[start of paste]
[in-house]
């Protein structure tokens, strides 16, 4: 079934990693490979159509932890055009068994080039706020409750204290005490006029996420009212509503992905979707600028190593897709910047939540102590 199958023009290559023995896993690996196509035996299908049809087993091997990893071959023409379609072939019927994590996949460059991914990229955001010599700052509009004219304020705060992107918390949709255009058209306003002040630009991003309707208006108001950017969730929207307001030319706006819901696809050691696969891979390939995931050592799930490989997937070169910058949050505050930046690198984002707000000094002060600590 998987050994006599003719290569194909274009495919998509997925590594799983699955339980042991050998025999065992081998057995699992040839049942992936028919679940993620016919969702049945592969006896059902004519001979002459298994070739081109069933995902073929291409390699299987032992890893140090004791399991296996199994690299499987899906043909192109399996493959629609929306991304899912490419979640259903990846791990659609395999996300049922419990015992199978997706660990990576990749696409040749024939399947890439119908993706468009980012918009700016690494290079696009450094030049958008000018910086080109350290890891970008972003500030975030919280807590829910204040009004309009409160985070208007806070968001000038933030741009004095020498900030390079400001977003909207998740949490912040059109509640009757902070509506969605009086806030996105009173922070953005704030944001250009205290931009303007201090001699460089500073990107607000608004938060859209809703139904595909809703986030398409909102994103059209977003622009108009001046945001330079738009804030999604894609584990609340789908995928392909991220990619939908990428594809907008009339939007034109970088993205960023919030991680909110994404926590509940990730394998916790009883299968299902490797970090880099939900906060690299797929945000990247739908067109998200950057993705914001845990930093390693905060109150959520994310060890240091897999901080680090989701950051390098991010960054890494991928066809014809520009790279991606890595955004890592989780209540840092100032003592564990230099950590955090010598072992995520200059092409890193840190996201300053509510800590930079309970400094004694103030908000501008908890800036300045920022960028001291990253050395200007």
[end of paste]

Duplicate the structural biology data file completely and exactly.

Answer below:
[in-house]
């Protein structure tokens, strides 16, 4: 079934990693490979159509932890055009068994080039706020409750204290005490006029996420009212509503992905979707600028190593897709910047939540102590 199958023009290559023995896993690996196509035996299908049809087993091997990893071959023409379609072939019927994590996949460059991914990229955001010599700052509009004219304020705060992107918390949709255009058209306003002040630009991003309707208006108001950017969730929207307001030319706006819901696809050691696969891979390939995931050592799930490989997937070169910058949050505050930046690198984002707000000094002060600590 998987050994006599003719290569194909274009495919998509997925590594799983699955339980042991050998025999065992081998057995699992040839049942992936028919679940993620016919969702049945592969006896059902004519001979002459298994070739081109069933995902073929291409390699299987032992890893140090004791399991296996199994690299499987899906043909192109399996493959629609929306991304899912490419979640259903990846791990659609395999996300049922419990015992199978997706660990990576990749696409040749024939399947890439119908993706468009980012918009700016690494290079696009450094030049958008000018910086080109350290890891970008972003500030975030919280807590829910204040009004309009409160985070208007806070968001000038933030741009004095020498900030390079400001977003909207998740949490912040059109509640009757902070509506969605009086806030996105009173922070953005704030944001250009205290931009303007201090001699460089500073990107607000608004938060859209809703139904595909809703986030398409909102994103059209977003622009108009001046945001330079738009804030999604894609584990609340789908995928392909991220990619939908990428594809907008009339939007034109970088993205960023919030991680909110994404926590509940990730394998916790009883299968299902490797970090880099939900906060690299797929945000990247739908067109998200950057993705914001845990930093390693905060109150959520994310060890240091897999901080680090989701950051390098991010960054890494991928066809014809520009790279991606890595955004890592989780209540840092100032003592564990230099950590955090010598072992995520200059092409890193840190996201300053509510800590930079309970400094004694103030908000501008908890800036300045920022960028001291990253050395200007």